MR-LINAC image-guided radiotherapy

Innovations – MR-LINAC image-guided radiotherapy

Game-changing MR-LINAC* technology in new Center for Image Sciences

The new Center for Image Sciences (CIS) of the University Medical Center (UMC) Utrecht, the Netherlands, is the first in the world to feature a high-field MR-LINAC system – a potential gamechanger in highly targeted, tissue-saving radiotherapy. The CIS, inaugurated on 22 January 2015, was built with a 40 million euro investment and will host a number of clinical trials of the MR-LINAC system.

 

* The MR-LINAC is considered work in progress, not CE marked, and not available for sale. The MR-LINAC will be brought to market by Elekta.

Quantum leap in radiotherapy

 

The MR-LINAC system is being developed to capture detailed MR images of tumors and surrounding tissues while the patient receives radiotherapy. This would enable doctors to visualize soft tissue structures during radiation therapy, with the ultimate objective to adapt treatment delivery in realtime for precise cancer treatments.

The MR-LINAC aims to provide soft tissue imaging during radiation therapy while adapting treatment delivery in real-time for precise cancer treatments. (Source: Elekta.)

Success through collaboration

 

The Elekta-led research project to develop the MR-LINAC, also involving UMC Utrecht and Philips, began over a decade ago. In 2012, the collaboration was expanded into the MR Linac Research Consortium, still with Elekta at the helm, which currently consists of seven highly specialized cancer research and treatment institutes around the world, with Philips as the MRI technology partner. The MR-LINAC system installed in Utrecht is the first high-field MR-LINAC system in the world and is equipped with powerful, state-of-the-art hardware for both the LINAC and the MRI: a linear accelerator from Elekta and a modified 1.5 T MRI module from Philips. The modified MRI module is based on hardware also used in Philips MRI scanners for diagnostic imaging and treatment planning.

MR-LINAC developers talk about the promise the system offers and how this technology can offer more precise radiation therapy. (Source: UMC Utrecht.)
Gene Saragnese, CEO Imaging at Philips Healthcare, says:
This is an exciting development that could benefit many current and future cancer patients. Cancer is a major global disease that we hope to control with more targeted treatments. MRI is emerging in oncology applications because of its excellent real-time 3D visualization of soft tissue. Together with our partners, all leaders in radiation therapy delivery, we are convinced that the integrated MRI-guided radiation therapy system has the potential to become a game changer in cancer care on a global scale.”

Niklas Savander, President and CEO of Elekta, also has high expectations:
We expect that high-field MRI-guided radiation therapy will become the standard of care within the next 10 years.”

Cancer centers involved in the consortium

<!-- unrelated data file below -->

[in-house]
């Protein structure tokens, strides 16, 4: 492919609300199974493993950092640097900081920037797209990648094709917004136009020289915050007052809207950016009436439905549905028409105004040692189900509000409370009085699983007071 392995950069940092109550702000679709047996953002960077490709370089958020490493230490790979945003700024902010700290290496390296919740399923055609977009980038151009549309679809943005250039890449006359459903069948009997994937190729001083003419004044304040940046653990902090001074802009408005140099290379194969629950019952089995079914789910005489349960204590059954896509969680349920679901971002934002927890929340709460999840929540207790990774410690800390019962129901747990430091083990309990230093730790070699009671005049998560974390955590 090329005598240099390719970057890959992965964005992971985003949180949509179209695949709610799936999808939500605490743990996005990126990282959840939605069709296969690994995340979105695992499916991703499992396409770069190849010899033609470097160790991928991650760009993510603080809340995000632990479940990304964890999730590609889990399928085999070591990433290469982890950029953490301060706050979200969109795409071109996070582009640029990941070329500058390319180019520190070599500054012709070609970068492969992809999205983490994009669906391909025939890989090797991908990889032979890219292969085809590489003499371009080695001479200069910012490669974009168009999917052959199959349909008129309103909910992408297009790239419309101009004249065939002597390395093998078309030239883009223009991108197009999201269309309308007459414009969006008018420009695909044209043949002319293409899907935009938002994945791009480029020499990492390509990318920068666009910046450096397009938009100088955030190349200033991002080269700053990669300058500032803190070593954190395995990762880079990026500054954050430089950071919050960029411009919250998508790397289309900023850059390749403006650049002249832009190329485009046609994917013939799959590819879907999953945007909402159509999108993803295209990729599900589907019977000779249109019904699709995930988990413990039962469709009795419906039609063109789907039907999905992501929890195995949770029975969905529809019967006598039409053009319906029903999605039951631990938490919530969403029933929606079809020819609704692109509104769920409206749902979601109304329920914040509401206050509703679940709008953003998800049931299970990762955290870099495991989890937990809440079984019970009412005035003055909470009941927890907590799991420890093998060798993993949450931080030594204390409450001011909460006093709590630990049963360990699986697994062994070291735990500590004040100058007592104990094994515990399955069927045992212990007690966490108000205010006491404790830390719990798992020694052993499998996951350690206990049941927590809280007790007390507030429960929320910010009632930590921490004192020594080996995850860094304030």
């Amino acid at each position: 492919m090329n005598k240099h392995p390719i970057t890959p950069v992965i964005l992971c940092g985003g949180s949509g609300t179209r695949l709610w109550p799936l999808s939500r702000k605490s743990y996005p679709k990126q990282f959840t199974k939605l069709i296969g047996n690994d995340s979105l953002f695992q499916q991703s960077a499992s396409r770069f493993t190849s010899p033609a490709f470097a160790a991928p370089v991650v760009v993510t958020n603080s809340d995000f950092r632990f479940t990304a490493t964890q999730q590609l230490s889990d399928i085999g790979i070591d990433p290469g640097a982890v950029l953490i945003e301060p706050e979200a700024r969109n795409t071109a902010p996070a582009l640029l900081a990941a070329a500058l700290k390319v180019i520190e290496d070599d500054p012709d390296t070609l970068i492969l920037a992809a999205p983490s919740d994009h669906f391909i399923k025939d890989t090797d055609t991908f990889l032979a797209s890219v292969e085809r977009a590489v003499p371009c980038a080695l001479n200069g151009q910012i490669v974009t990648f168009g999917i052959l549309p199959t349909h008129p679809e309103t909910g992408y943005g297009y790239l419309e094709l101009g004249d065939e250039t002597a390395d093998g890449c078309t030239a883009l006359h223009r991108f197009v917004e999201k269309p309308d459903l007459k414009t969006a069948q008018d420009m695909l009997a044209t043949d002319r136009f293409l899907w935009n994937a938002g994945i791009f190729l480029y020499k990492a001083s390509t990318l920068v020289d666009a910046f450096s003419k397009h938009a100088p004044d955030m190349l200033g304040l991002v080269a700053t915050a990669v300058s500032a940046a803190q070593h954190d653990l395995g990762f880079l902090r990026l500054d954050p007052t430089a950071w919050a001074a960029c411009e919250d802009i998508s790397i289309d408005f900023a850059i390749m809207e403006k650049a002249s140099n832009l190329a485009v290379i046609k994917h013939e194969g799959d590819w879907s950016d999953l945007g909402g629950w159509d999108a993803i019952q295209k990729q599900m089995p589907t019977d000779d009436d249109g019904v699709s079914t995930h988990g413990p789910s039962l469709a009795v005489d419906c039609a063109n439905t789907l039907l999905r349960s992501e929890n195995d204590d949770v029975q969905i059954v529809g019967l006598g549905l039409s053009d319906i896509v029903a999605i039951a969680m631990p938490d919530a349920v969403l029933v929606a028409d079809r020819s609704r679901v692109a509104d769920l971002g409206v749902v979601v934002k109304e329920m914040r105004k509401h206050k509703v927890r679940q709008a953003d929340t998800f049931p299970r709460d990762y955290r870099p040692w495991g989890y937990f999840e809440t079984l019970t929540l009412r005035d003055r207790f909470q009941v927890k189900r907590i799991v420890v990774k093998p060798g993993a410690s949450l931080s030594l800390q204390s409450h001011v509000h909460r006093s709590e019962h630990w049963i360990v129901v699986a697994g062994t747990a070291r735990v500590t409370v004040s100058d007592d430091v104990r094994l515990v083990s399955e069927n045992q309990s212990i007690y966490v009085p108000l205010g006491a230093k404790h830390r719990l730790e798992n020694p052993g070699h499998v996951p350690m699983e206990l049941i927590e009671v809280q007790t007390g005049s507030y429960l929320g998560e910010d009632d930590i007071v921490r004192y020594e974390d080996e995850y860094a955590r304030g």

The University Medical Center Utrecht (Utrecht, the Netherlands), The University of Texas MD Anderson Cancer Center (Houston, Texas), The Netherlands Cancer Institute-Antoni van Leeuwenhoek Hospital (Amsterdam, the Netherlands), Sunnybrook Health Sciences Centre (Toronto, Ontario), The Froedtert & Medical College of Wisconsin Cancer Center (Milwaukee, Wisconsin), the Christie NHS Foundation Trust (Manchester, UK) and The Institute of Cancer Research, working with its clinical partner The Royal Marsden NHS Foundation Trust (London, England).

Unique therapeutic setup

 

The consortium will investigate whether the use of MRI imaging at the time of treatment results in increased accuracy of the placement of the dose, reducing the need for large safety margins around the tumor target. It is expected that the real-time images of both tumors and surrounding organs, provided by the integrated MR-guided radiation therapy system, would enable doctors to see more precisely what they are treating, and irradiate the tumor as it moves in the body during treatment.

These targets are typically going to be in anatomy that changes its position and shape either from day to day or during the treatment. Incisionless treatment approaches are less invasive for the patient, and potentially provide gentler treatment, with fewer side effects and potential for better outcomes. Many of the world’s top radiation therapy centers have expressed interest in the technology.

The future of MR-LINAC

 

The new Center for Imaging Sciences features the first complete high-field MR-LINAC system. Both the MRI and the Linac are complex, sensitive systems, and extensive innovation was needed to ensure reliable operation in tandem: the radiation beam needs to pass right through a gap in the specially developed MRI magnet. The system is currently undergoing technical testing, and clinical testing will start once the system is released for this.

For more information

Watch the Elekta webcast from the opening of the CIS, including interviews with the various parties involved in the MR-LINAC project.

Written by:

Joop van den Heuvel

Director Field Marketing Oncology

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